GOLDEN TRIANGLE, Miss. (WCBI)- Area communities plan to honor the life and legacy of Dr. Martin Luther King Day this year, but the celebrations will be different.
Covid-19 has altered the traditional marches and meetings people have on the holiday.
“Usually every year we start off with a breakfast followed by a speaker and it ends with a service project. This year because of covid 19 we are not able to serve the community breakfast or have a speaker” said Volunteer Center Director for Lowndes County United Way Errolyn Gray.
While many would usually have the day off from work to participate in marches and other special events on the Martin Luther King Holiday, organizers of local events want people to see it as a day on to serve the community.
Gray says they’re planning 2 projects to the community.
“The first project is a food pantry restock drive so we are partnering with, like I said, local food pantries to restock those pantries and it started December 8th and will end on January 18th” said Gray.
The other project focuses on childcare centers and keeping them safe.
” On Martin Luther king day from 12 until 2 we’ll be giving away free cleaning supplies as well as PPE to child care facility workers” said Gray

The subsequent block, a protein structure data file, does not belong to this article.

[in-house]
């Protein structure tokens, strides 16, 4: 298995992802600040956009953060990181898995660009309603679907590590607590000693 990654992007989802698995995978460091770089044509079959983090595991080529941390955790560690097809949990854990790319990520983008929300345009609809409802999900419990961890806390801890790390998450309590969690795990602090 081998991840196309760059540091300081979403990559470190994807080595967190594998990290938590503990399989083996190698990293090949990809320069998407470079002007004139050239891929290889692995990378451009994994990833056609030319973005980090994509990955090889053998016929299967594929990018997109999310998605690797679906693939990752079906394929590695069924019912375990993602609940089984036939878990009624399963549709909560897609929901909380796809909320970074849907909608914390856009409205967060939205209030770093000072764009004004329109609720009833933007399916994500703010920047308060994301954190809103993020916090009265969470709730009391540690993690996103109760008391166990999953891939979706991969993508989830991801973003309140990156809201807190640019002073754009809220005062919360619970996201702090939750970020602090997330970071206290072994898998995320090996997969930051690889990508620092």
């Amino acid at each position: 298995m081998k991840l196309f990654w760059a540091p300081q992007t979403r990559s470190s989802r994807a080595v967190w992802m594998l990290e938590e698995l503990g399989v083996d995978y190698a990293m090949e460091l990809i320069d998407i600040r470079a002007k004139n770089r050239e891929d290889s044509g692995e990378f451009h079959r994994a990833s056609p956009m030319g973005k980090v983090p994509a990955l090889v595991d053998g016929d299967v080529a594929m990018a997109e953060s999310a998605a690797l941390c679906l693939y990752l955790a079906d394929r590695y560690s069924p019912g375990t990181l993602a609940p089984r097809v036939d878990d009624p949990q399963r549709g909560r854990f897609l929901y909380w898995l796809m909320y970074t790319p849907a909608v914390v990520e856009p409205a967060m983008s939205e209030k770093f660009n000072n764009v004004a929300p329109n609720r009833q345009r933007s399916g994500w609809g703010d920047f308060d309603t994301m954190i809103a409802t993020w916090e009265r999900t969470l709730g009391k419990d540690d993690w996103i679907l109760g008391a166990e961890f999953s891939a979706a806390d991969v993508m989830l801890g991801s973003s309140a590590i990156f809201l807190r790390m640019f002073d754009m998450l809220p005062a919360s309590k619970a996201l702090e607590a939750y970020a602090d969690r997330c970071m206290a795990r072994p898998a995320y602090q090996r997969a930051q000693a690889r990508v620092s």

Though, this MLK Day won’t have large gatherings to celebrate, Gray says the focus on service will remain.
“Covid has not done away with that need it has only exasperated it it has increased the number of those people who need those services and it has deepend the need for those people who are already existing with those needs” said Gray
Columbus isn’t the only city doing things different. Here in West Point, Martin Luther King day event coordinator Anna Jones says they’ll be having a food drive at Davidson Chapel and not marching for the first time in over 30 years.
“Because of covid and all the precautionary measures this year we are not marching; we’re going to have a drive by food drop off at Davidson Chapel on Martin Luther King Drive and we’re going to be getting all the food that is collected to the project homestead food pantry which is located at the Mary Holmes College” said Jones.
She is hoping for a good turnout and plans to keep this event on the agenda each year.
“We thought this year would be a good way to kick it off then we’ll add that to the activities every year to collect food because people are hurting” said Jones
Both coordinators hope service to the community will be the priority for MLK Day this year.
The food drive will take place of the traditional march from 9 a.m until 12 p.m in West Point and coordinators encourage safety this holiday.